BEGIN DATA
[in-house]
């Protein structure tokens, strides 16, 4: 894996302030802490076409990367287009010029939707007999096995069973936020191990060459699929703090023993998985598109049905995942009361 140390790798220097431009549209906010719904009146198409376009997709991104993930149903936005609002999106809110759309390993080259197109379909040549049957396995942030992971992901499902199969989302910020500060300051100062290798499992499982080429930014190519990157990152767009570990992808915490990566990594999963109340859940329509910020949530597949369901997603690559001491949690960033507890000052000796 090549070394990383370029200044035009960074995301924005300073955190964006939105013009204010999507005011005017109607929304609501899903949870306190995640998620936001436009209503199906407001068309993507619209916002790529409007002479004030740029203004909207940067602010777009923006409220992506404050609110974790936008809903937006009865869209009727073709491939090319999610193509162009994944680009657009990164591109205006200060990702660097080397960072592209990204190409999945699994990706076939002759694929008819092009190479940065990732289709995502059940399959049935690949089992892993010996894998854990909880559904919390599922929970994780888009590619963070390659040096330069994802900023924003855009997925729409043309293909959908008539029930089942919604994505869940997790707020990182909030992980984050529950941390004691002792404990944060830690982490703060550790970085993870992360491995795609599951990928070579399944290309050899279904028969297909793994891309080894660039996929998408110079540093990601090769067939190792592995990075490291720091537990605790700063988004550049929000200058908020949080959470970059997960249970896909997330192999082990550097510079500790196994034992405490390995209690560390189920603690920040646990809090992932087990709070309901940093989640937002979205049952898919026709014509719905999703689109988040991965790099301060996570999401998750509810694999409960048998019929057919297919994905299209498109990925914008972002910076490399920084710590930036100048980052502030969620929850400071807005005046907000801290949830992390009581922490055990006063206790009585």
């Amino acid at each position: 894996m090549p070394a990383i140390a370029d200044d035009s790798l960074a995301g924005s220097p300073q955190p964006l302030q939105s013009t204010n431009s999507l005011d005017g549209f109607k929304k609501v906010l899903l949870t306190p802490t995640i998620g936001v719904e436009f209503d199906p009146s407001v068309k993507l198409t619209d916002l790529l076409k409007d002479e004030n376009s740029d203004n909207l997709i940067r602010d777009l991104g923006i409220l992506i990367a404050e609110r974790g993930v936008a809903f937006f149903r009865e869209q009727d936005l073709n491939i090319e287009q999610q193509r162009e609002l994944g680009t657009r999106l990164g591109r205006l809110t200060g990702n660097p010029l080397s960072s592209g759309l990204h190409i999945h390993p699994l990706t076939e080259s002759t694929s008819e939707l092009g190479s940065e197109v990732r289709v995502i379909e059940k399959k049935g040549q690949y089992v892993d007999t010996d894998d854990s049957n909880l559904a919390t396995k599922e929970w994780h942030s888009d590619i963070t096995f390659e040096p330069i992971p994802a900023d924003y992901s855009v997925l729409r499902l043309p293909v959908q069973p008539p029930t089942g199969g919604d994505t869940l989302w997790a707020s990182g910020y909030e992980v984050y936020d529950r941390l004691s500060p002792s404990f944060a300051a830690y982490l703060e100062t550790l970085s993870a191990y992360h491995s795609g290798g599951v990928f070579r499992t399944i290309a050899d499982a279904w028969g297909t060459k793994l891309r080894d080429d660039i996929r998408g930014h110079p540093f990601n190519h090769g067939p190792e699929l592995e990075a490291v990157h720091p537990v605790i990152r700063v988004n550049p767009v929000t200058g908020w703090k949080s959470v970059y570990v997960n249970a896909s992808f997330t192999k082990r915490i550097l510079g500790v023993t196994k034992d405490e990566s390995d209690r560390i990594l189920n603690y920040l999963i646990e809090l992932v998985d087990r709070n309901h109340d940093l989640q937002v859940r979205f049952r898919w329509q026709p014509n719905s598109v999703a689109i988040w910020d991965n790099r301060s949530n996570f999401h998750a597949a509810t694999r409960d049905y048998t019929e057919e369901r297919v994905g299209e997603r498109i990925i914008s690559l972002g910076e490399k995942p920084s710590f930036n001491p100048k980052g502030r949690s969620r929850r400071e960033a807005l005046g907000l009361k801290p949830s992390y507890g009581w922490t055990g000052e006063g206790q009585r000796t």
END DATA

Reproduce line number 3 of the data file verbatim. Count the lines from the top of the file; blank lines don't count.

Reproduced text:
């Amino acid at each position: 894996m090549p070394a990383i140390a370029d200044d035009s790798l960074a995301g924005s220097p300073q955190p964006l302030q939105s013009t204010n431009s999507l005011d005017g549209f109607k929304k609501v906010l899903l949870t306190p802490t995640i998620g936001v719904e436009f209503d199906p009146s407001v068309k993507l198409t619209d916002l790529l076409k409007d002479e004030n376009s740029d203004n909207l997709i940067r602010d777009l991104g923006i409220l992506i990367a404050e609110r974790g993930v936008a809903f937006f149903r009865e869209q009727d936005l073709n491939i090319e287009q999610q193509r162009e609002l994944g680009t657009r999106l990164g591109r205006l809110t200060g990702n660097p010029l080397s960072s592209g759309l990204h190409i999945h390993p699994l990706t076939e080259s002759t694929s008819e939707l092009g190479s940065e197109v990732r289709v995502i379909e059940k399959k049935g040549q690949y089992v892993d007999t010996d894998d854990s049957n909880l559904a919390t396995k599922e929970w994780h942030s888009d590619i963070t096995f390659e040096p330069i992971p994802a900023d924003y992901s855009v997925l729409r499902l043309p293909v959908q069973p008539p029930t089942g199969g919604d994505t869940l989302w997790a707020s990182g910020y909030e992980v984050y936020d529950r941390l004691s500060p002792s404990f944060a300051a830690y982490l703060e100062t550790l970085s993870a191990y992360h491995s795609g290798g599951v990928f070579r499992t399944i290309a050899d499982a279904w028969g297909t060459k793994l891309r080894d080429d660039i996929r998408g930014h110079p540093f990601n190519h090769g067939p190792e699929l592995e990075a490291v990157h720091p537990v605790i990152r700063v988004n550049p767009v929000t200058g908020w703090k949080s959470v970059y570990v997960n249970a896909s992808f997330t192999k082990r915490i550097l510079g500790v023993t196994k034992d405490e990566s390995d209690r560390i990594l189920n603690y920040l999963i646990e809090l992932v998985d087990r709070n309901h109340d940093l989640q937002v859940r979205f049952r898919w329509q026709p014509n719905s598109v999703a689109i988040w910020d991965n790099r301060s949530n996570f999401h998750a597949a509810t694999r409960d049905y048998t019929e057919e369901r297919v994905g299209e997603r498109i990925i914008s690559l972002g910076e490399k995942p920084s710590f930036n001491p100048k980052g502030r949690s969620r929850r400071e960033a807005l005046g907000l009361k801290p949830s992390y507890g009581w922490t055990g000052e006063g206790q009585r000796t």